50 miles. Man against horse. Who do you put your money on?
It’s a surprisingly even match. And it turns out that two legs is a better bet than four over distance on a hot day.
A skinny, hairless human actually has an advantage over other animals because of the way he breathes and his ability to cool off by sweating. Four-legged animals are restricted to one breath per pace, and have to slow down to pant and cool off when overheated.
Unlikely as it seems, the evidence suggests that we thrived as a species because of our ability to outrun our prey. To run far, not fast. Persistence hunting by running an animal to death probably involved scaring it into a gallop on a hot day. After ten or fifteen kilometres it would go into hyperthermia and collapse.
Not that many of us would fare any better on the savannah today…..
The ability to hunt gave us reliable access to protein and fat, which fuelled the growth of our brains. The aerobic exercise prompted neuronal growth. The necessity to plan the hunt and to develop the smarts to outwit our prey and evade predators, as well as cooperate with our tribe, spurred the audacious evolution of the naked ape.
But could it be that we’ve outsmarted ourselves?
Beautifully designed to move, very few of us live the sort of lives that do justice to the magnificent bodies we inhabit. A bit like using the Ferrari only for grocery shopping, filling up with the cheapest fuel, ignoring the engine warning light, skipping the scheduled oil-change – forgetting the thrill of the open road.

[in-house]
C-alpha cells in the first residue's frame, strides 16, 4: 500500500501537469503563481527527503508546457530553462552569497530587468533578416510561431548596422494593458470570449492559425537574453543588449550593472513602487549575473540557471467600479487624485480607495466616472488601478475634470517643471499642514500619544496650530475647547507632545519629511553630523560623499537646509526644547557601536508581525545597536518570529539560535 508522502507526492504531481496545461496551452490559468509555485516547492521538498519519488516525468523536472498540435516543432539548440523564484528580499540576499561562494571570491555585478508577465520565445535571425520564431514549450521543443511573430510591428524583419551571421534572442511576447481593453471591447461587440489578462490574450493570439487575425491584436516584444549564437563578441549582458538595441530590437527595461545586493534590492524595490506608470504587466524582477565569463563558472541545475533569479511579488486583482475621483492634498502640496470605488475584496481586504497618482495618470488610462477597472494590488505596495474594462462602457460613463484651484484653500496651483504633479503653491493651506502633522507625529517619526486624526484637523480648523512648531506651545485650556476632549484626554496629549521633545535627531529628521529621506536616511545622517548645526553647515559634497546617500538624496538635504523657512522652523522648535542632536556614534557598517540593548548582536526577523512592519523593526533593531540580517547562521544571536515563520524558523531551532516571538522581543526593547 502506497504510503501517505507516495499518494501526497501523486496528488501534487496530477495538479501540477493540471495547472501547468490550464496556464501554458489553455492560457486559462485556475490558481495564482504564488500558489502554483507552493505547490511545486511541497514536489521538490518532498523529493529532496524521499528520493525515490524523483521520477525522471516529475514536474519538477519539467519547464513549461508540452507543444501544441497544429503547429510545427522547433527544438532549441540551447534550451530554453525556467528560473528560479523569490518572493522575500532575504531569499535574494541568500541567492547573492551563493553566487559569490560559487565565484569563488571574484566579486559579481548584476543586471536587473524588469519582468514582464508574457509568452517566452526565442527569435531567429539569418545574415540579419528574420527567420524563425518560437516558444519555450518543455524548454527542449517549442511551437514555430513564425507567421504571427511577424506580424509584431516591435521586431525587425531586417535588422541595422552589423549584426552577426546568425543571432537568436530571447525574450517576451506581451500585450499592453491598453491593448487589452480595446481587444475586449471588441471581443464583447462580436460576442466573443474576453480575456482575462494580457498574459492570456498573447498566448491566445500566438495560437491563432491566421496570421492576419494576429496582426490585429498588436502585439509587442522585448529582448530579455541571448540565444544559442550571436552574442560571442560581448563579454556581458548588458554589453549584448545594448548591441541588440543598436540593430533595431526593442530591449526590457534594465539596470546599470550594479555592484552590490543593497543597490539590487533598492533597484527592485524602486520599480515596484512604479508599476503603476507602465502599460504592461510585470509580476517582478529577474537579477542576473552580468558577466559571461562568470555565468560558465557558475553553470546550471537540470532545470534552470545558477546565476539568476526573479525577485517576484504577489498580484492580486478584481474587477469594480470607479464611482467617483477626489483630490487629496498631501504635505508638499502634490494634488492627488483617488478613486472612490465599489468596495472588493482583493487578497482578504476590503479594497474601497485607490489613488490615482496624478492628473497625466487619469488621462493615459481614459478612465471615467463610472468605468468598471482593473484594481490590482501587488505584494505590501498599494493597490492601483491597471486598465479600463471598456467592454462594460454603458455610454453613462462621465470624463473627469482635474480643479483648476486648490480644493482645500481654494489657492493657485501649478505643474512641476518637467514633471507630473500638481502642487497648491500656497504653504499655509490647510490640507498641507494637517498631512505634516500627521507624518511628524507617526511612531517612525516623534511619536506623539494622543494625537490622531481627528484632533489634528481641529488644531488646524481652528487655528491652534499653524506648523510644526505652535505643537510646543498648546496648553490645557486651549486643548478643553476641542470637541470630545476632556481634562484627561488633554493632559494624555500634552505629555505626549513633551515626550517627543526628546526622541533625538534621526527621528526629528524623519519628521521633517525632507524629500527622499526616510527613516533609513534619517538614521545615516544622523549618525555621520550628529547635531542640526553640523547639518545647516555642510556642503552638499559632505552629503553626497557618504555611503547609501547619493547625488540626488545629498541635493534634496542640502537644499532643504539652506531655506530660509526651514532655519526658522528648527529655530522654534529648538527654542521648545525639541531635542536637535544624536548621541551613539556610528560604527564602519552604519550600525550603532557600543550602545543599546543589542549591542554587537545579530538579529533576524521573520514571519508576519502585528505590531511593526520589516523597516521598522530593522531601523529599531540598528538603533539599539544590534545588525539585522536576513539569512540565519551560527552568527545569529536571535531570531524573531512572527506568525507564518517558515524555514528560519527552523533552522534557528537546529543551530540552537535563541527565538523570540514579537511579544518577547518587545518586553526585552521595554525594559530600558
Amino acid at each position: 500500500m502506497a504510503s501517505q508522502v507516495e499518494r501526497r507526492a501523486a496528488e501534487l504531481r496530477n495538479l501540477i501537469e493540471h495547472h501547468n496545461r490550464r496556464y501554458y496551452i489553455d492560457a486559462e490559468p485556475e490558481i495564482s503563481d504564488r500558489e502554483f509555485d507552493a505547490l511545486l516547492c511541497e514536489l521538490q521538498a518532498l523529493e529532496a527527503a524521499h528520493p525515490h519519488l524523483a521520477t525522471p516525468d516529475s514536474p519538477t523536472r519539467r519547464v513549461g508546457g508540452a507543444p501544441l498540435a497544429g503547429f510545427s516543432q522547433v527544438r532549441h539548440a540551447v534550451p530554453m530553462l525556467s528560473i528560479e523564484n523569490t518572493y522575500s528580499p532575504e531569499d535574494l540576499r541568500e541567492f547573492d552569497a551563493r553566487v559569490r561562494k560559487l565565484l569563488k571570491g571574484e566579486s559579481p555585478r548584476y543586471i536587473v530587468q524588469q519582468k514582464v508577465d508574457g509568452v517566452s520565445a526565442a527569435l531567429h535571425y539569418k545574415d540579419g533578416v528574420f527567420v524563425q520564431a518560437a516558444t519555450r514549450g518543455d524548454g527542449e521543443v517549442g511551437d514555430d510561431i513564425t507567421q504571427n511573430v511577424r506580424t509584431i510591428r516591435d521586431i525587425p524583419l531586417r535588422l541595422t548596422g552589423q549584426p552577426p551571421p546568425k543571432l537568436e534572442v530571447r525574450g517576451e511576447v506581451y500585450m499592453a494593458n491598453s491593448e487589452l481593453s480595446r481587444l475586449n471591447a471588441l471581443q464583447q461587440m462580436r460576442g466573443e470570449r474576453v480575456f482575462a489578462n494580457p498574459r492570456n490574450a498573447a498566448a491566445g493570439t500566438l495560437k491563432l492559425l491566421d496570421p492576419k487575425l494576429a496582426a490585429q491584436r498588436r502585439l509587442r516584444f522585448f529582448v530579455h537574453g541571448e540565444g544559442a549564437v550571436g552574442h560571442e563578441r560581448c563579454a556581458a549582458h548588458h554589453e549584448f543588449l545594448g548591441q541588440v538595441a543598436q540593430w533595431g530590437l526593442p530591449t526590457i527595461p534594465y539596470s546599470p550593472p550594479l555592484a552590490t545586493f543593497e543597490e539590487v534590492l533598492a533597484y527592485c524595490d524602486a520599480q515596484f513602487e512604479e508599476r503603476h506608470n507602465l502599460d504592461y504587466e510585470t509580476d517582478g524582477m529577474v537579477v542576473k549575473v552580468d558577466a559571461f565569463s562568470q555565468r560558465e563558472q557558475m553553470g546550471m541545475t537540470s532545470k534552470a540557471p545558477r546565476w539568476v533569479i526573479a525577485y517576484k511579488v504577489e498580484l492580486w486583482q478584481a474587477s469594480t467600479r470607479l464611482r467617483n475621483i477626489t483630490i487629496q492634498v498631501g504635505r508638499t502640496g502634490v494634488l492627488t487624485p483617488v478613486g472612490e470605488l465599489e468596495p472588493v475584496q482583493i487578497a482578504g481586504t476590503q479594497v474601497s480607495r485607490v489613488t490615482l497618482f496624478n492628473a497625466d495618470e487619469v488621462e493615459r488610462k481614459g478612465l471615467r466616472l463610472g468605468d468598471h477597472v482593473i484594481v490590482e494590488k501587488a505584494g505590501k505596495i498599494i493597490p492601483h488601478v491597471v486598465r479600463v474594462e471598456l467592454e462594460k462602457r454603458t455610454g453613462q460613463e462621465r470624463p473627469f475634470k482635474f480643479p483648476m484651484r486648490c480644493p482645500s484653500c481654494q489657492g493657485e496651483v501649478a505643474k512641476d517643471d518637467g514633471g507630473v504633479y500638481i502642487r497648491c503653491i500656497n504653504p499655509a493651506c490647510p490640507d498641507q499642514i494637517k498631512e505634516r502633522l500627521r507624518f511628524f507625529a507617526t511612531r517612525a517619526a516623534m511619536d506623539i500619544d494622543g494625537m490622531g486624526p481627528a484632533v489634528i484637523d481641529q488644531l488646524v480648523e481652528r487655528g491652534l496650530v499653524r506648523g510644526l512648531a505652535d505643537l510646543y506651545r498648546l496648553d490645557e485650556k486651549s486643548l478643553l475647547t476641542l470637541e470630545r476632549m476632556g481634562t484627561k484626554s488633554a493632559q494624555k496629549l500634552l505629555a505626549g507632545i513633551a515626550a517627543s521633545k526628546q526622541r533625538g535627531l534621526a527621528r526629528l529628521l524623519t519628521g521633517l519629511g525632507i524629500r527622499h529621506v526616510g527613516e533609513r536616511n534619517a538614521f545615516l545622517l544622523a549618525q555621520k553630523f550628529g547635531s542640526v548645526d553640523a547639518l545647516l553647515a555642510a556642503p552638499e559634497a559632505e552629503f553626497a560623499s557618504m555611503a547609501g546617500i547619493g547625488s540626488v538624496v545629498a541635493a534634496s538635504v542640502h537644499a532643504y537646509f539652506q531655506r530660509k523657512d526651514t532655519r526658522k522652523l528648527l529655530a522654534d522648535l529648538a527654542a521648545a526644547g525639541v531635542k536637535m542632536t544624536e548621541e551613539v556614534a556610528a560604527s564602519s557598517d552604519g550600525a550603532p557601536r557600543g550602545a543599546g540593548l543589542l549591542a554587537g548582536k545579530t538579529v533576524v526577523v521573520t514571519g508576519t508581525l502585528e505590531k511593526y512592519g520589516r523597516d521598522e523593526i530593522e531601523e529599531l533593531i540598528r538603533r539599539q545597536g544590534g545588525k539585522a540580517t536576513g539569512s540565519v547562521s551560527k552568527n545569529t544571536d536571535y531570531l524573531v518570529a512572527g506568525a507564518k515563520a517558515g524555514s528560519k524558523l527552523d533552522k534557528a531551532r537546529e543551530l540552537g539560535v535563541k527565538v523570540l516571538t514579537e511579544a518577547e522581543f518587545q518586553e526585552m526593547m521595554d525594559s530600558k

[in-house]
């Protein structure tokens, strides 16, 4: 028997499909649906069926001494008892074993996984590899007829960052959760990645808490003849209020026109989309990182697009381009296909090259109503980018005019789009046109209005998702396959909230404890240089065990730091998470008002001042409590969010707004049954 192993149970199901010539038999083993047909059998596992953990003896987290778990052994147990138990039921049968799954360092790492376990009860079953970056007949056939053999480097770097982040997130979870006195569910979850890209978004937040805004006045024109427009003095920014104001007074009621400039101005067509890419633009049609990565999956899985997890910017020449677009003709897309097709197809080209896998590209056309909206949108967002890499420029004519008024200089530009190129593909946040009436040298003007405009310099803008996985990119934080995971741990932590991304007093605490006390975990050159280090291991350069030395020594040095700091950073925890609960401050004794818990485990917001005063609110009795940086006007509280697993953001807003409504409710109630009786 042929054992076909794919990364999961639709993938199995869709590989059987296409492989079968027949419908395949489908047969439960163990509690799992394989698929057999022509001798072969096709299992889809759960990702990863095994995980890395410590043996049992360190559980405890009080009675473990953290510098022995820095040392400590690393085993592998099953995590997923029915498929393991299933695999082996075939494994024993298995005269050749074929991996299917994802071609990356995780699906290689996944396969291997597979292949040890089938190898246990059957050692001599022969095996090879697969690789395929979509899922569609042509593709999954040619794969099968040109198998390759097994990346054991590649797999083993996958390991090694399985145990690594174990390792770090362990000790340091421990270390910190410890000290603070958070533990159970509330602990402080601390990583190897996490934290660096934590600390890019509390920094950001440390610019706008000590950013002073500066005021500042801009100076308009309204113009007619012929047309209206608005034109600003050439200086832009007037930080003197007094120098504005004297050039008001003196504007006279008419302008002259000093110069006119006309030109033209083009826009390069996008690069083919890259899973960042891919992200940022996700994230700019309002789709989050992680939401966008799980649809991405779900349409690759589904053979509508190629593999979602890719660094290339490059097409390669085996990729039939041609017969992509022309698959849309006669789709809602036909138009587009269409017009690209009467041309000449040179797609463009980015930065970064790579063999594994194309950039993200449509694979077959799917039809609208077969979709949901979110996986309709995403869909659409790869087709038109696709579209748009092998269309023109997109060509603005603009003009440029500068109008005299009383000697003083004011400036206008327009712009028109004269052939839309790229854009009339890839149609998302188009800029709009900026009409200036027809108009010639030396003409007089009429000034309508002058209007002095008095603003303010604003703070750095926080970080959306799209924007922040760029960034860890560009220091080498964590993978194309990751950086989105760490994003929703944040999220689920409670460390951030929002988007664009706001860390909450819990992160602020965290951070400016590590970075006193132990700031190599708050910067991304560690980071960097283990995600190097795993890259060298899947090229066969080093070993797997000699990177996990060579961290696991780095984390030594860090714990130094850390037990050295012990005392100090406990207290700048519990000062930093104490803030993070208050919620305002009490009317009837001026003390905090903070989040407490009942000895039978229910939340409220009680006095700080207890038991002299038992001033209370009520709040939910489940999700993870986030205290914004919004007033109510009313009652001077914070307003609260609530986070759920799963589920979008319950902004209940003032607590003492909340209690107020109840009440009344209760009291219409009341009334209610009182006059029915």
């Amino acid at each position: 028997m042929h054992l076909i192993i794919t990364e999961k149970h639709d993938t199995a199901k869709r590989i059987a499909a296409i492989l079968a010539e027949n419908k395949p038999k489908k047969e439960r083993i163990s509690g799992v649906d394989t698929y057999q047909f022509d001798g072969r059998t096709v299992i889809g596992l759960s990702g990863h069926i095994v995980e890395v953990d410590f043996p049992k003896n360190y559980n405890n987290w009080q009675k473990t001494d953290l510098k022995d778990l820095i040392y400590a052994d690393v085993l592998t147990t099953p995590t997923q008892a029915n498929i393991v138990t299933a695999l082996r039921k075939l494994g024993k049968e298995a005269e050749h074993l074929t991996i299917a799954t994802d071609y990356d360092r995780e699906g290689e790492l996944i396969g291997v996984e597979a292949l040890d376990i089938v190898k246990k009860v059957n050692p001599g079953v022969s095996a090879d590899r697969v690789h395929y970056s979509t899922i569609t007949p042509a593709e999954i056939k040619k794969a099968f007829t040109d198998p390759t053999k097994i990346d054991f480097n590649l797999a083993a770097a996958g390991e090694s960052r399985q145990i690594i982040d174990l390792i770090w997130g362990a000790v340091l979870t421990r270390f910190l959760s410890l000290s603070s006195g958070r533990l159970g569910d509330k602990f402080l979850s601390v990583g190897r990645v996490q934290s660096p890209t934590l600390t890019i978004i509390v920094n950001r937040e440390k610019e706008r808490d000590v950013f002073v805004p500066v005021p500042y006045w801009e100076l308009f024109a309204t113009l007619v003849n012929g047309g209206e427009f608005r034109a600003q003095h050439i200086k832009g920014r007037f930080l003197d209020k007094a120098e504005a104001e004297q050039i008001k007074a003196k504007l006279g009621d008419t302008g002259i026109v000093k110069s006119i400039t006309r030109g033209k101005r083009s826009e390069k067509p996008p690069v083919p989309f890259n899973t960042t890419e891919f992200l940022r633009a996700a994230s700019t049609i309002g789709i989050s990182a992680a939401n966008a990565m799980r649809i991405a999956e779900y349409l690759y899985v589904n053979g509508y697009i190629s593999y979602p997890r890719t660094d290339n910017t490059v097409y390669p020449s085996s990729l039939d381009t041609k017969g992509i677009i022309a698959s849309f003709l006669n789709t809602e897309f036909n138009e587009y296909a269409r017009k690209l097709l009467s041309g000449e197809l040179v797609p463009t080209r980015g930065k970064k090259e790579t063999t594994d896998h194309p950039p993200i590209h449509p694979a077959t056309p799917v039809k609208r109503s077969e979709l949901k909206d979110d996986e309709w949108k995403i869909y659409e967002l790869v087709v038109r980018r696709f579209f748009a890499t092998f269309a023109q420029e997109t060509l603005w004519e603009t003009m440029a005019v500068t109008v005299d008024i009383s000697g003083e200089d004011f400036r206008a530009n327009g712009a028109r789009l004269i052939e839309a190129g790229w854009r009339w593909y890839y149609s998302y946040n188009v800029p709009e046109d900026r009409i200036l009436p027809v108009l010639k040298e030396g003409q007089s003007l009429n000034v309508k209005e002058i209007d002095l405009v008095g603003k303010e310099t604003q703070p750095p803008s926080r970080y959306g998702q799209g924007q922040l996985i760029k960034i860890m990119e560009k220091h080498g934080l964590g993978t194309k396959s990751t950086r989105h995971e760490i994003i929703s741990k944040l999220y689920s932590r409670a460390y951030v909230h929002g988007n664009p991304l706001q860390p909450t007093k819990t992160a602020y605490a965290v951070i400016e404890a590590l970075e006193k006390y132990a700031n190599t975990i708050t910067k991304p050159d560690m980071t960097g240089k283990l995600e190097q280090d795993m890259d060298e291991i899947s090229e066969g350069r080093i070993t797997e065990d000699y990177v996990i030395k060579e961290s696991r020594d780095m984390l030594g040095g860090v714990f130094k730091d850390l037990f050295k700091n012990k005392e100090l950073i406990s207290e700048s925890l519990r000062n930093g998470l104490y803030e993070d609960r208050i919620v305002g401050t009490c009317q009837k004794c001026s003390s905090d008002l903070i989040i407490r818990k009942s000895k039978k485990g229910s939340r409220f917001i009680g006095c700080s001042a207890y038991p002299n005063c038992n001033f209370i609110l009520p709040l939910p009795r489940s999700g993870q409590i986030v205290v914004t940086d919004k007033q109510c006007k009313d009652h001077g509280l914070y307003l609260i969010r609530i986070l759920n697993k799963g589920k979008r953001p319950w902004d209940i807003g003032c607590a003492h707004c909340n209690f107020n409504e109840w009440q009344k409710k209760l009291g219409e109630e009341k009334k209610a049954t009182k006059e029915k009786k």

Running or walking in the fresh air, barefoot, for the sheer joy of it, sounds radical now that we can sustain life without moving our butts from the couch……
We’ve even bought the idea that we need special shoes to run in, which has radically altered the way that we run, leading to injury, the sale of orthotics, and the suggestion that perhaps we are not really designed to run after all.
Technology has made us lazy, and it’s slowly killing us. During the evolution of our ancestors the ability to run was an imperative. In a dangerous and unpredictable world it was also an imperative to rest when we got the chance. We needed to make use of every opportunity to recharge so that we had enough in the tank to take off and run for our lives in an instant.
Modern society has removed the imperative to run, while at the same time providing an ideal environment for the flip-side – the imperative to rest our bodies from physical exertion.
We can work, socialise, and be entertained without having to do much more than reach for the keyboard or the remote control.
Research conducted into the effects of zero-gravity on the health of astronauts shows similarities to the effects of prolonged sitting. Loss of muscle-mass and bone-density, an accumulation of fat, problems with balance, reduced sensitivity to insulin, aching joints, tiredness, and more.
These factors are key in determining at what age you will become dependent on assistance with daily tasks. Simply being able to stand up may be something you’ll need help with if you don’t maintain strength and muscle-mass in your arms and legs. Use it or lose it!
The foot feels the foot when it feels the ground. ~Buddha
(References: “Born To Run” by Christopher McDougall, and “Sitting Kills Moving Heals” by Joan Vernikos, Ph.D. former Director of NASA’s Life Sciences Division)
Photo credit: Colleen Parker / Appaloosa Museum, Moscow Idaho
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